Germany and France issued a joint statement saying they are "deeply committed to the integrity of the eurozone," adding that members and European institutions “must comply with their obligations.”
German Chancellor Angela Merkel and French President Francois Hollande, the leaders of the eurozone's two largest economies and from opposite ends of the political spectrum, spoke by telephone on Friday afternoon.
Afterwards, they issued a joint statement which confirmed they are "determined to do everything to protect the eurozone."
Merkel and Hollande underlined the need to "implement quickly" decisions made by a European Union summit last month. These include proposals for Europe's bailout fund to give money directly to banks, rather than via the governments.
This could mean that countries undertaking to implement reforms would be able to tap rescue funds without having to go through the kind of austerity measures demanded of Greece and Ireland.
Following the ECB
The joint statement came a day after Mario Draghi, President of the European Central Bank (ECB), told business leaders in London that the ECB would do "whatever it takes" to preserve the euro.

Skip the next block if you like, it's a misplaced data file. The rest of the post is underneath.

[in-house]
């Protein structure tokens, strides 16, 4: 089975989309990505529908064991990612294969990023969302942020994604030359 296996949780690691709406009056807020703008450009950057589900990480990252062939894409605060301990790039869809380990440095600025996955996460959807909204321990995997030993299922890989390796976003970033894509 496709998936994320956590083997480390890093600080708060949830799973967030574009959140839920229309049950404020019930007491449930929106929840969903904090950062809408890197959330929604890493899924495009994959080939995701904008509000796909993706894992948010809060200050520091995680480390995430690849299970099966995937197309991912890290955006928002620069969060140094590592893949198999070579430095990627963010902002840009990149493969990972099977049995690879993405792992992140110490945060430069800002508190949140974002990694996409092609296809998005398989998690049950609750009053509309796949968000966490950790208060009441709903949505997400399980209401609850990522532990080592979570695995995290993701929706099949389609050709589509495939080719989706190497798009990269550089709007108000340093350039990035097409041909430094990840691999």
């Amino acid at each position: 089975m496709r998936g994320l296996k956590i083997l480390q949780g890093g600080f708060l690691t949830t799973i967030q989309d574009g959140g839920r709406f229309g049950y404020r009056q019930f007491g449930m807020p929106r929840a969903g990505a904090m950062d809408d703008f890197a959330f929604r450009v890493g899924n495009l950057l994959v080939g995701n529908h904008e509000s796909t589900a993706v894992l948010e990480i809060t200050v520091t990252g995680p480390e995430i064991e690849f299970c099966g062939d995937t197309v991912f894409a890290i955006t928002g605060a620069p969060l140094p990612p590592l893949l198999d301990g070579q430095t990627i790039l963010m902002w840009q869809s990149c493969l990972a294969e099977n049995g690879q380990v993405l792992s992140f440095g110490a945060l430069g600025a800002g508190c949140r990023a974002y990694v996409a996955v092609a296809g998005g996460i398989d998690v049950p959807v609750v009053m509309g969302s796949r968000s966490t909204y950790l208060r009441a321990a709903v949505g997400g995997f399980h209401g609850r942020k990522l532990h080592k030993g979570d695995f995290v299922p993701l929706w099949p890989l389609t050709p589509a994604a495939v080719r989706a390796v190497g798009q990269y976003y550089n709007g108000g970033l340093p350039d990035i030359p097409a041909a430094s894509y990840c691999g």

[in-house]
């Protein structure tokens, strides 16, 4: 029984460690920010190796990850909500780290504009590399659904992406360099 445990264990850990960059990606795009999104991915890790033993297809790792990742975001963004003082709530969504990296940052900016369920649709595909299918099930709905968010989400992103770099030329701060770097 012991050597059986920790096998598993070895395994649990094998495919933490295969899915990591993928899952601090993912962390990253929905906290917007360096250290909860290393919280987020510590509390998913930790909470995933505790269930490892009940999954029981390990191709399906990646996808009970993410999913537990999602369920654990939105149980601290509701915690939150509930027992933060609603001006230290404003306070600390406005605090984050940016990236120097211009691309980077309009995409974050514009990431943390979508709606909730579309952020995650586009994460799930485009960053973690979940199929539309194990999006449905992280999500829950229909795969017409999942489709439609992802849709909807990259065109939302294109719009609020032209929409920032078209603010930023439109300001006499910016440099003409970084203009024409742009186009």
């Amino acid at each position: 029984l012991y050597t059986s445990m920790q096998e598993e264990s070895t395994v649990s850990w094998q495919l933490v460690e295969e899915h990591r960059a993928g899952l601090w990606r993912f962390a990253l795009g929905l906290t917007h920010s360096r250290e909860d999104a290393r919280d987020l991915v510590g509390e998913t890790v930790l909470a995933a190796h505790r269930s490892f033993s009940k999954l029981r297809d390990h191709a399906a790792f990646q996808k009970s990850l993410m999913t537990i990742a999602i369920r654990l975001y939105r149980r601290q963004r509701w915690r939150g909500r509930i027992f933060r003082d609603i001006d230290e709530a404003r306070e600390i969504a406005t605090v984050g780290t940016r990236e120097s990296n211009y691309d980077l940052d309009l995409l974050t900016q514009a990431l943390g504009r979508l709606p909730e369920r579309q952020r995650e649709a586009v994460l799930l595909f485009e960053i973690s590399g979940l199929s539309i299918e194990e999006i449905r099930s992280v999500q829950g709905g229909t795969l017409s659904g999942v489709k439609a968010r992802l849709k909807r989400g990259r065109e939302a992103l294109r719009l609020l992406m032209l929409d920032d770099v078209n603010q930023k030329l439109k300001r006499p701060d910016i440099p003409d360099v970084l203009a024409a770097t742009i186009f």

Draghi's comments raised expectations that the ECB could intervene and effect a reduction in the high borrowing costs that are crippling countries such as Greece and Spain.
Merkel and Hollande made no specific reference to the ECB's role in helping solve the crisis, but Merkel's Finance Minister Wolfgang Schäuble earlier Friday welcomed Draghi's remarks to "take the necessary measures to secure the euro in the framework of the existing ECB mandate." The Ministry statement did not specify what the measures might be.
"The condition for this is that policymakers also take and implement the necessary measures to deal with the financial and confidence crisis" the Ministry statement added. "In the first place stand the reform efforts of the countries themselves," it said.
However, Germany's central bank, the Bundesbank, repeated its opposition to any further government bond purchases by the ECB or to allowing the bloc's rescue funds access to ECB financing.
A Bundesbank spokesman told the Dow Jones Newswires that the "Bundesbank hasn't changed its opinion" on such purchases and it regards further ECB bond-buying as "problematic" and "not the most sensible" instrument for overcoming the debt crisis.
The Bundesbank is not against using the eurozone's temporary rescue fund to drive down sovereign borrowing costs. Government bond purchases by the European Financial Stability Facility, or EFSF are "unproblematic," because the fund is not a central bank, the bank was reported as saying.
However, granting a banking license to the rescue funds would amount to financing governments, which would violate the mandate of the central banks.
While the Bundesbank is the central bank of the eurozone's biggest economy, it has only one vote on the ECB's 23-member governing council. It could therefore be overruled on the issue.
jm/sej (Reuters,dpa, AFP)